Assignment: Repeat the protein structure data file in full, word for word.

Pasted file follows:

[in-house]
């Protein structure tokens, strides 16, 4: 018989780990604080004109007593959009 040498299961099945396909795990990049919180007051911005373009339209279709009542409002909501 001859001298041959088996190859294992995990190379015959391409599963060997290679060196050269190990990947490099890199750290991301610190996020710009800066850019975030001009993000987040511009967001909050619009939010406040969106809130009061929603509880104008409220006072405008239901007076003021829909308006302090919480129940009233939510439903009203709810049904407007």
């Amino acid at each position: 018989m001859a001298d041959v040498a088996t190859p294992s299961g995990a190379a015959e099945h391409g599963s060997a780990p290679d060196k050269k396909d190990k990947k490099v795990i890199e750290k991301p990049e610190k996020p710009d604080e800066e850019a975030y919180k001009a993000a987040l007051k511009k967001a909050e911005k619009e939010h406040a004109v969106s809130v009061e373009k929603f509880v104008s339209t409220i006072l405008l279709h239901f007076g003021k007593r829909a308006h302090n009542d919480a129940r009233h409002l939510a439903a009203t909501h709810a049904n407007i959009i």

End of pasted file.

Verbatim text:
[in-house]
């Protein structure tokens, strides 16, 4: 018989780990604080004109007593959009 040498299961099945396909795990990049919180007051911005373009339209279709009542409002909501 001859001298041959088996190859294992995990190379015959391409599963060997290679060196050269190990990947490099890199750290991301610190996020710009800066850019975030001009993000987040511009967001909050619009939010406040969106809130009061929603509880104008409220006072405008239901007076003021829909308006302090919480129940009233939510439903009203709810049904407007």
């Amino acid at each position: 018989m001859a001298d041959v040498a088996t190859p294992s299961g995990a190379a015959e099945h391409g599963s060997a780990p290679d060196k050269k396909d190990k990947k490099v795990i890199e750290k991301p990049e610190k996020p710009d604080e800066e850019a975030y919180k001009a993000a987040l007051k511009k967001a909050e911005k619009e939010h406040a004109v969106s809130v009061e373009k929603f509880v104008s339209t409220i006072l405008l279709h239901f007076g003021k007593r829909a308006h302090n009542d919480a129940r009233h409002l939510a439903a009203t909501h709810a049904n407007i959009i």